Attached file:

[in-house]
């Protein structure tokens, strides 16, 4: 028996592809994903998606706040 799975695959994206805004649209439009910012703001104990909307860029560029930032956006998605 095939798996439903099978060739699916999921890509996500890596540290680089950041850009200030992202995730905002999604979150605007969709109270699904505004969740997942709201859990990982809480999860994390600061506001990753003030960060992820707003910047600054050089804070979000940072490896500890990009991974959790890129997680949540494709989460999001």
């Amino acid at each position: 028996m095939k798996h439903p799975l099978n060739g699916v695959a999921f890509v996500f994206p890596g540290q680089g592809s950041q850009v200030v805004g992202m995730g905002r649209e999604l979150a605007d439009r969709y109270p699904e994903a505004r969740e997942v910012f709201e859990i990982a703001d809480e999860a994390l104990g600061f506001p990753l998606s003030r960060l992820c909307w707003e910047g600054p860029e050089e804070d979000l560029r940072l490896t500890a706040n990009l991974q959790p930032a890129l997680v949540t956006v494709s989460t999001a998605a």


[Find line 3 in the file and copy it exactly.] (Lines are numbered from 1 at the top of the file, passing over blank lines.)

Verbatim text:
């Amino acid at each position: 028996m095939k798996h439903p799975l099978n060739g699916v695959a999921f890509v996500f994206p890596g540290q680089g592809s950041q850009v200030v805004g992202m995730g905002r649209e999604l979150a605007d439009r969709y109270p699904e994903a505004r969740e997942v910012f709201e859990i990982a703001d809480e999860a994390l104990g600061f506001p990753l998606s003030r960060l992820c909307w707003e910047g600054p860029e050089e804070d979000l560029r940072l490896t500890a706040n990009l991974q959790p930032a890129l997680v949540t956006v494709s989460t999001a998605a």